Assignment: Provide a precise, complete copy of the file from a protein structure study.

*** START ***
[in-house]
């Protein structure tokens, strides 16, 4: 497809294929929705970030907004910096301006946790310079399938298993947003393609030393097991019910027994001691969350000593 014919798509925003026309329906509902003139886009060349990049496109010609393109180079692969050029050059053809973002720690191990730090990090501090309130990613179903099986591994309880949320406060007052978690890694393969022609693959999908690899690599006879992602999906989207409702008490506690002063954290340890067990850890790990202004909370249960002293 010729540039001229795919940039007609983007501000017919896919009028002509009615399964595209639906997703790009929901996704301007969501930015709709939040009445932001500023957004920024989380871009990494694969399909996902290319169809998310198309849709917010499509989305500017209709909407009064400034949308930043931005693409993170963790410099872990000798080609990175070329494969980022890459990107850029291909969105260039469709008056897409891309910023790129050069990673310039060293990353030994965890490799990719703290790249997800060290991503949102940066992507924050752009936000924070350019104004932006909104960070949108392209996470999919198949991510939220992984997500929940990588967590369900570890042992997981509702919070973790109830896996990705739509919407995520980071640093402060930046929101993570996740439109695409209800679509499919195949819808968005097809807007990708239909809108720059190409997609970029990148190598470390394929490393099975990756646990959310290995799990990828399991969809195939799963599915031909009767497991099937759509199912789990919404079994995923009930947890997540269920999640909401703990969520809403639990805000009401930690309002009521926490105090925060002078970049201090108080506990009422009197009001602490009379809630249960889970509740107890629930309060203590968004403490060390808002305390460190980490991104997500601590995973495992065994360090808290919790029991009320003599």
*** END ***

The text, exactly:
[in-house]
């Protein structure tokens, strides 16, 4: 497809294929929705970030907004910096301006946790310079399938298993947003393609030393097991019910027994001691969350000593 014919798509925003026309329906509902003139886009060349990049496109010609393109180079692969050029050059053809973002720690191990730090990090501090309130990613179903099986591994309880949320406060007052978690890694393969022609693959999908690899690599006879992602999906989207409702008490506690002063954290340890067990850890790990202004909370249960002293 010729540039001229795919940039007609983007501000017919896919009028002509009615399964595209639906997703790009929901996704301007969501930015709709939040009445932001500023957004920024989380871009990494694969399909996902290319169809998310198309849709917010499509989305500017209709909407009064400034949308930043931005693409993170963790410099872990000798080609990175070329494969980022890459990107850029291909969105260039469709008056897409891309910023790129050069990673310039060293990353030994965890490799990719703290790249997800060290991503949102940066992507924050752009936000924070350019104004932006909104960070949108392209996470999919198949991510939220992984997500929940990588967590369900570890042992997981509702919070973790109830896996990705739509919407995520980071640093402060930046929101993570996740439109695409209800679509499919195949819808968005097809807007990708239909809108720059190409997609970029990148190598470390394929490393099975990756646990959310290995799990990828399991969809195939799963599915031909009767497991099937759509199912789990919404079994995923009930947890997540269920999640909401703990969520809403639990805000009401930690309002009521926490105090925060002078970049201090108080506990009422009197009001602490009379809630249960889970509740107890629930309060203590968004403490060390808002305390460190980490991104997500601590995973495992065994360090808290919790029991009320003599």